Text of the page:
Nobel Prize Awarded for Research on “Self-Eating” Cells
By Erin Kelly
Self-eating cells sounds like something straight out of a science fiction novel. But it just so happens to be the basis for the revolutionary research that claimed this year’s Nobel Prize in medicine.
Japanese biologist Yoshinori Ohsumi was named the recipient of the 2016 Nobel Prize in physiology or medicine for his work regarding autophagy. Autophagy - which comes from the Greek words auto, meaning “self”, and phagein, meaning “to eat” - is an important part of the body’s function where cells break down and reuse their own content for the renewal of cellular components.
Dr. Ohsumi’s groundbreaking work started with experiments in the early 1990’s using baker’s yeast, which enabled him to identify the initial genes that cause autophagy. Following this discovery with yeast, Dr. Ohsumi was able to detail how the process works in humans. These findings have contributed to greater insight into the role that autophagy plays in various physiological processes, such as starvation and infection.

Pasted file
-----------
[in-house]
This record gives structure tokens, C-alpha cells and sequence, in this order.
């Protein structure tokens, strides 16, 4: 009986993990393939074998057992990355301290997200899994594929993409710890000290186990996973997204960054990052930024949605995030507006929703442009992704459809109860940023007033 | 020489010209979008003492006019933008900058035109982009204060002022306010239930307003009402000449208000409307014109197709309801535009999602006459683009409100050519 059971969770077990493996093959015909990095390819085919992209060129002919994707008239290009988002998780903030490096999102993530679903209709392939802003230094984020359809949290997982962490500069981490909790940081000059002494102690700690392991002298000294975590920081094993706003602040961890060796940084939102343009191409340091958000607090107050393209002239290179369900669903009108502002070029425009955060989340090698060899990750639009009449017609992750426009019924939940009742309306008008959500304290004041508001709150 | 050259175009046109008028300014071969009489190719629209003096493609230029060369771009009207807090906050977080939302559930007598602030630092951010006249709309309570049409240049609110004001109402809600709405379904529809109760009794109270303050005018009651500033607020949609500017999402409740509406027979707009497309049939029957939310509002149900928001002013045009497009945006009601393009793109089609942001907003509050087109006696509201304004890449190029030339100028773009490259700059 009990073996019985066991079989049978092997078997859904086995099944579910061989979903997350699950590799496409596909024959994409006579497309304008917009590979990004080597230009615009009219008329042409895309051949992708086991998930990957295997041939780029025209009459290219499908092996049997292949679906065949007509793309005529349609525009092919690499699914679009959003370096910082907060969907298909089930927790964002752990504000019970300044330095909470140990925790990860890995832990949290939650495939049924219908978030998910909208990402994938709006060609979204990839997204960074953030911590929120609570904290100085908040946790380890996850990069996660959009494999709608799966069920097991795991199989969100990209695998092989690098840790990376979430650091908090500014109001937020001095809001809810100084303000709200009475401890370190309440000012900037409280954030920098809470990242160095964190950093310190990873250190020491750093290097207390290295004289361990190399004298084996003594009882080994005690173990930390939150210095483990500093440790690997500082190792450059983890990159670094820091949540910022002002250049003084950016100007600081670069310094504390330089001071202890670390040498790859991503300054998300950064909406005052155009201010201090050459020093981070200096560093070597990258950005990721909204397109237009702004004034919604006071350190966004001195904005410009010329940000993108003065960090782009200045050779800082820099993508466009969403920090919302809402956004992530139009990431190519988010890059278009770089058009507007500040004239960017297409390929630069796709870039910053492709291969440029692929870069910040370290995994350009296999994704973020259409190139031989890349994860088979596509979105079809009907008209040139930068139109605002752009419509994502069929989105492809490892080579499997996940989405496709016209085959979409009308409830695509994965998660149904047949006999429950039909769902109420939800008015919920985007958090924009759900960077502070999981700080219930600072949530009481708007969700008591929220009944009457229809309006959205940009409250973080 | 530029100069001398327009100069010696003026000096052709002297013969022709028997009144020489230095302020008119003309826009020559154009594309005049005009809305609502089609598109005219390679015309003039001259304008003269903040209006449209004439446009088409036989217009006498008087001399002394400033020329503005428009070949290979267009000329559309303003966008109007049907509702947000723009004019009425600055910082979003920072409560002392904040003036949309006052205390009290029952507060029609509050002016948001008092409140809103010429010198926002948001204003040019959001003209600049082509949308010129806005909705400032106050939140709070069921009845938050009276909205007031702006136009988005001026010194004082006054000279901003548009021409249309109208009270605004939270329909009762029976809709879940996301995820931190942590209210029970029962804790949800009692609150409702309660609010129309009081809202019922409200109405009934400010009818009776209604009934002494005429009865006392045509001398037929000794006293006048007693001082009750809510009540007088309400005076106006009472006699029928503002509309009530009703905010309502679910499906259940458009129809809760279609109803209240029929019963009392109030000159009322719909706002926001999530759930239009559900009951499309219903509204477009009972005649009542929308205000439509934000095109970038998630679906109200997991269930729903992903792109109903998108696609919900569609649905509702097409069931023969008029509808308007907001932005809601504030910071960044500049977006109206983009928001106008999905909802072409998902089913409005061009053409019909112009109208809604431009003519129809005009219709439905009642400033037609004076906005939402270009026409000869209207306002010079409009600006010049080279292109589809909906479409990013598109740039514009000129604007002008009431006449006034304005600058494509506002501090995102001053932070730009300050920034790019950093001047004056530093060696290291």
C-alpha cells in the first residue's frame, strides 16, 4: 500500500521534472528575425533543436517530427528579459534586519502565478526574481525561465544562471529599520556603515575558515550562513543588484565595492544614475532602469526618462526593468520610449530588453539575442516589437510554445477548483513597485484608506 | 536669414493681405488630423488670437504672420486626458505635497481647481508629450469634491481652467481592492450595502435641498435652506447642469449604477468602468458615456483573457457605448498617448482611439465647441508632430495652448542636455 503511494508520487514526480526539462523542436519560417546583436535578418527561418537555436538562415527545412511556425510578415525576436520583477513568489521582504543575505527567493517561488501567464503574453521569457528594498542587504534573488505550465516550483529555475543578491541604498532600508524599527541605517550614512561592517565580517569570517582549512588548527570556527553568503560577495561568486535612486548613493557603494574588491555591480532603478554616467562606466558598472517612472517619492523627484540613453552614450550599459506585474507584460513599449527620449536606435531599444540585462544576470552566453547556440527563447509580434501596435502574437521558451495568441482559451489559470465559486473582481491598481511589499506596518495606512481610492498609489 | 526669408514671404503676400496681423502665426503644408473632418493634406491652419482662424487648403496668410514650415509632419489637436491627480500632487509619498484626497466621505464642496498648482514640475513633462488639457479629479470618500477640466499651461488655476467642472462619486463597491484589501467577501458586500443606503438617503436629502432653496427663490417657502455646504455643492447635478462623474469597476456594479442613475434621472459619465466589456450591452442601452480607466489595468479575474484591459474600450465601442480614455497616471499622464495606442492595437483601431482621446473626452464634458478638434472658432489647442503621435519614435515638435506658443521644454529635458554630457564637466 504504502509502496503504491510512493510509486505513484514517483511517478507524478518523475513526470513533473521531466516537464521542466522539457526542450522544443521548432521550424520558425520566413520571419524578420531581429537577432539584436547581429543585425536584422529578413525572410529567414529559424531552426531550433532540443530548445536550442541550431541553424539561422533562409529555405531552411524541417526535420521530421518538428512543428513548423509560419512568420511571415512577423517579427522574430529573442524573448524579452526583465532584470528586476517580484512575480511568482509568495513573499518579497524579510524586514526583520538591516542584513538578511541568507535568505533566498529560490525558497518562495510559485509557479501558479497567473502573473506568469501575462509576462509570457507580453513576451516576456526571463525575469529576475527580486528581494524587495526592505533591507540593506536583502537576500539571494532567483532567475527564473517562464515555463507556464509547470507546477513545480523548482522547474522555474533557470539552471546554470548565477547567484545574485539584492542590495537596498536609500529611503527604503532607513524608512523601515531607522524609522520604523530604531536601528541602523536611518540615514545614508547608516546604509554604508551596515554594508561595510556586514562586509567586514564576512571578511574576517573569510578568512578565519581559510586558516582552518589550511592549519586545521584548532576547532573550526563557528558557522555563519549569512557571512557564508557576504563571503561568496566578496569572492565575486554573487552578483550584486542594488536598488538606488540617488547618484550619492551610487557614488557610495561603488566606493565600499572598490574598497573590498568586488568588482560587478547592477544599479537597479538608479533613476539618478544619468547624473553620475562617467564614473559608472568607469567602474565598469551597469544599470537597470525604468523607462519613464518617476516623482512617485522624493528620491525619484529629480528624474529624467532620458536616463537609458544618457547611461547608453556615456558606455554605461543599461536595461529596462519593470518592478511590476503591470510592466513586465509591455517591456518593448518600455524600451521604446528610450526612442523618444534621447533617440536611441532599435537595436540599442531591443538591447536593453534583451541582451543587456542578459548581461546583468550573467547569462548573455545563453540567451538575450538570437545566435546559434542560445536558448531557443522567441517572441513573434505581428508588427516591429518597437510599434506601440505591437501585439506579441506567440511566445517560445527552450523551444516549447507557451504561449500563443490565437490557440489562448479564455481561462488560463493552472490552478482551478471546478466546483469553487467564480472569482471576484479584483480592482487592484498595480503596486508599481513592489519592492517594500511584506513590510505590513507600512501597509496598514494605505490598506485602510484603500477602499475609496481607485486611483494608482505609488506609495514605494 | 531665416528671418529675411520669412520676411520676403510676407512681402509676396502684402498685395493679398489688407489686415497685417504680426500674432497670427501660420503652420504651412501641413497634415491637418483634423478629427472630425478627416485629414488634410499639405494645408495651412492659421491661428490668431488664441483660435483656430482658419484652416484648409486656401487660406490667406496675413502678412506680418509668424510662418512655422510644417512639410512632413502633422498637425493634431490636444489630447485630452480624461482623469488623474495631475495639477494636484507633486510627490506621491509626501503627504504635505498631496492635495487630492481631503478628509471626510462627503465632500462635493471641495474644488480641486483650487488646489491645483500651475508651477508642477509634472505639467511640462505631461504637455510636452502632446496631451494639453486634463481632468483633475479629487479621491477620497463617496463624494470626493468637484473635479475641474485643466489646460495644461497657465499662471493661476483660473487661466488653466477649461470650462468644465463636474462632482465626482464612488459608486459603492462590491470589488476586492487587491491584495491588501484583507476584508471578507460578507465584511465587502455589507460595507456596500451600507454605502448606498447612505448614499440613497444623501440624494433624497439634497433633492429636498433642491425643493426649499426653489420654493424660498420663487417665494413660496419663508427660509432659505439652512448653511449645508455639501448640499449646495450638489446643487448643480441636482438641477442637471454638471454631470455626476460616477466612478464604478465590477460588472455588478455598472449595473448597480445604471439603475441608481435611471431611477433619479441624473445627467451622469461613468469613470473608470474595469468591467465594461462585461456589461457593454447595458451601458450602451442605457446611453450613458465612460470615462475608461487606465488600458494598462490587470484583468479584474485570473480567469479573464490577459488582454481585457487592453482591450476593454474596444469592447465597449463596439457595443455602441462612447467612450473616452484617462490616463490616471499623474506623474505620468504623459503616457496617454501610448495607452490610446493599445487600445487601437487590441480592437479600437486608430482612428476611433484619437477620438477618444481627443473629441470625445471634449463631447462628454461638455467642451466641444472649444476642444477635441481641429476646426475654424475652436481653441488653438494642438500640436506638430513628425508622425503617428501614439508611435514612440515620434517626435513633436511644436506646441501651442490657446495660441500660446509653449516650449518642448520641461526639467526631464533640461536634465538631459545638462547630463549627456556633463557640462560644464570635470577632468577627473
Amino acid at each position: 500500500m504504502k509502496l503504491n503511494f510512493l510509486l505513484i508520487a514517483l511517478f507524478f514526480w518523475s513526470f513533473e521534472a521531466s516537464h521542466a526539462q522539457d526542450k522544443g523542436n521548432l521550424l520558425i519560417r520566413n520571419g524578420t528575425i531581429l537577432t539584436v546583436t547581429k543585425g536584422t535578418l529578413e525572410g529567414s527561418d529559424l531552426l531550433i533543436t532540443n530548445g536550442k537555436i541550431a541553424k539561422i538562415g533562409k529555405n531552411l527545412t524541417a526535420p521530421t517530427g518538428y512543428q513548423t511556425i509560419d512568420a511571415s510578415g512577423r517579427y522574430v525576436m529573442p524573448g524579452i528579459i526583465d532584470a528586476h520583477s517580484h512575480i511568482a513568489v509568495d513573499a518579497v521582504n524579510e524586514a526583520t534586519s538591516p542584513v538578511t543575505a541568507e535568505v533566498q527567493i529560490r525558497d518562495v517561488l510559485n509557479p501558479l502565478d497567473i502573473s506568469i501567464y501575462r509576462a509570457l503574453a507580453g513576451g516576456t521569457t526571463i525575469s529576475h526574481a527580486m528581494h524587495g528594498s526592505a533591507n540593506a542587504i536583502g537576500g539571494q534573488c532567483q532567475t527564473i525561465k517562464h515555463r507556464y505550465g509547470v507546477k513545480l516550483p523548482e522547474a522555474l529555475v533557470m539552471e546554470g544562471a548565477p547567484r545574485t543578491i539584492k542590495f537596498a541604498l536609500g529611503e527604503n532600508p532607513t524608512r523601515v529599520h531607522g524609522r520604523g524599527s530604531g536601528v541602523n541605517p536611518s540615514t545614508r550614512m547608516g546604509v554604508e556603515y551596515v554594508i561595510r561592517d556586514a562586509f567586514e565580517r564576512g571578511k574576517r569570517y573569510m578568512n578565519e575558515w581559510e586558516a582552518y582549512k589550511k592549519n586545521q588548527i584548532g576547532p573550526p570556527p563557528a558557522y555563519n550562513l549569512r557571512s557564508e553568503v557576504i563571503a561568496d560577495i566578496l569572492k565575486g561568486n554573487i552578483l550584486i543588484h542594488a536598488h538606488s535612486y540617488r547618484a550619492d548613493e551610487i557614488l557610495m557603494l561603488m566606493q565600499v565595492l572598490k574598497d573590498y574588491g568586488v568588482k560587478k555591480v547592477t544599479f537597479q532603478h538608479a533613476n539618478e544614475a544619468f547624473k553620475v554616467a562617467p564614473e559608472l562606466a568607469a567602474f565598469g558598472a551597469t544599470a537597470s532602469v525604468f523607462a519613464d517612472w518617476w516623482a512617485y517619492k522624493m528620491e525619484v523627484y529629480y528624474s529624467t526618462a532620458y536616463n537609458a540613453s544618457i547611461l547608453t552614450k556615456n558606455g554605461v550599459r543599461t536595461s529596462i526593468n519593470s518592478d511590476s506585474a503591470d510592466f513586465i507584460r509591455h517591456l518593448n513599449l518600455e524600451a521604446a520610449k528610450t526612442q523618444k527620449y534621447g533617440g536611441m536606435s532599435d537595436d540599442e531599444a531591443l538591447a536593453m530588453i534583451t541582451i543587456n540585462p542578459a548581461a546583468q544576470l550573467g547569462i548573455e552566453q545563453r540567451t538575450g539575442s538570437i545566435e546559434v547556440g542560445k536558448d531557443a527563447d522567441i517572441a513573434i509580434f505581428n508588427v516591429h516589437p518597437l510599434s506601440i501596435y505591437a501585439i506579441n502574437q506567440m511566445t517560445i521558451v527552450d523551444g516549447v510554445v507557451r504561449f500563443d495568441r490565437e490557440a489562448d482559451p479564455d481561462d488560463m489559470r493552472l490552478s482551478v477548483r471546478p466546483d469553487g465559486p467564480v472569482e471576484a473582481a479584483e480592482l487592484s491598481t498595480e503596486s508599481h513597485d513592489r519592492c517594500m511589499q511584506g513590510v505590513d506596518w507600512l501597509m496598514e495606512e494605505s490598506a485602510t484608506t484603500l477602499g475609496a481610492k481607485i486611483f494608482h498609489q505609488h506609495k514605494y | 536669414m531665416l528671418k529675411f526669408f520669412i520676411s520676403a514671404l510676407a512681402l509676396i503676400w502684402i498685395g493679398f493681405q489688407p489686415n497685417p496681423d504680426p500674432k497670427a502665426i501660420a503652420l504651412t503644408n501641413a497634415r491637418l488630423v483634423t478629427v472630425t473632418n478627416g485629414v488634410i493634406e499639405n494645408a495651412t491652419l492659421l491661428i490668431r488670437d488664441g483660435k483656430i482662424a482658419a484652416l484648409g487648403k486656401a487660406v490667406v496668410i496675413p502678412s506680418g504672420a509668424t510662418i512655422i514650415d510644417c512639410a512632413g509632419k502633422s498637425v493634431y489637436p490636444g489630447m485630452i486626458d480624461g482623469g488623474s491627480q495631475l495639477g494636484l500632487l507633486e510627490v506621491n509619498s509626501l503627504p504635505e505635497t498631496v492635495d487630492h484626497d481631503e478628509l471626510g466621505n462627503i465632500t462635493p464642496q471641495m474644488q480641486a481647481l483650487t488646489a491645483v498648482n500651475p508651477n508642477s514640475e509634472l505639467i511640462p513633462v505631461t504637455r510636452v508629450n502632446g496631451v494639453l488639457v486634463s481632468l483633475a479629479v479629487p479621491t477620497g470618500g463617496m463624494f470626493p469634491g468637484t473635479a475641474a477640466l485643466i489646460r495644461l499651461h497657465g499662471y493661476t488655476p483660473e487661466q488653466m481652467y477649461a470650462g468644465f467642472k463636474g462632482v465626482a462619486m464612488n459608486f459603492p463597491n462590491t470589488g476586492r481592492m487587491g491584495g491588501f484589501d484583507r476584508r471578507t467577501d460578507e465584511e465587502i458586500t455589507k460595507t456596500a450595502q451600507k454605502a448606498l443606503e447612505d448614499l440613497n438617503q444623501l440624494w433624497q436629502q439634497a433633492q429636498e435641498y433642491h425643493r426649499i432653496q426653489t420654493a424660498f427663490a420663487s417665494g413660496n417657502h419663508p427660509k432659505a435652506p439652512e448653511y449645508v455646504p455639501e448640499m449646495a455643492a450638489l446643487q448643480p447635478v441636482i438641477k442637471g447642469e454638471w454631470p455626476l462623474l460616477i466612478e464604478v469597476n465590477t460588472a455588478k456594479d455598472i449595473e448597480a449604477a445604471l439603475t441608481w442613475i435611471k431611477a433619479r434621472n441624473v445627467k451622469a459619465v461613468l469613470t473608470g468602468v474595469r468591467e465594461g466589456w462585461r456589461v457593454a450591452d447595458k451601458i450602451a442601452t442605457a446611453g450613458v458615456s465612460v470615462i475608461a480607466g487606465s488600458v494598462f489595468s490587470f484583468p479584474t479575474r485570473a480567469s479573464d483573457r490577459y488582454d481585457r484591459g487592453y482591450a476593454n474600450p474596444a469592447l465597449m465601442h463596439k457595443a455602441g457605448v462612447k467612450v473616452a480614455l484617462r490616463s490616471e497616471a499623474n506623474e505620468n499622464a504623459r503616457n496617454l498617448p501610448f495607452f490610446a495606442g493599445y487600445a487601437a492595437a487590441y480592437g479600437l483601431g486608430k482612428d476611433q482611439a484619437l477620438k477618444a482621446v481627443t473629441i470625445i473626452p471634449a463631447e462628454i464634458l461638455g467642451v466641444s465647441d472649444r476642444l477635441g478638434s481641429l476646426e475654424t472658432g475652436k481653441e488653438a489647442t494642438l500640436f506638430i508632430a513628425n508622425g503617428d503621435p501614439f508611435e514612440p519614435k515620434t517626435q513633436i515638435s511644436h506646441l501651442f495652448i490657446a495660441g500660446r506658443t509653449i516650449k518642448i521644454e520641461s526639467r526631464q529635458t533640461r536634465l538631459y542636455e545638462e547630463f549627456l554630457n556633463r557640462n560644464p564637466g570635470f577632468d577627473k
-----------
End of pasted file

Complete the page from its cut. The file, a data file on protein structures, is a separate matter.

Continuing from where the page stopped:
Disrupted autophagy has also been linked to a variety of diseases, including Parkinson’s and diabetes. And thanks to Dr. Ohsumi’s breakthrough experiments with baker’s yeast a couple decades back, more and more research continues to be conducted on autophagy and the role that it has on a disease’s progression.
Thinking you want to follow in Dr. Ohsumi’s footsteps with experiments that could advance knowledge about the health and function of the human body? Having a passion for research is your first step, the second is pursuing an education that includes biology, chemistry, physics and mathematics. This focus of study will allow you to explore your scientific interests and help put you on the path for a fulfilling career that could greatly impact the lives of others.
Source: Toronto Star; NobelPrize.org; Forbes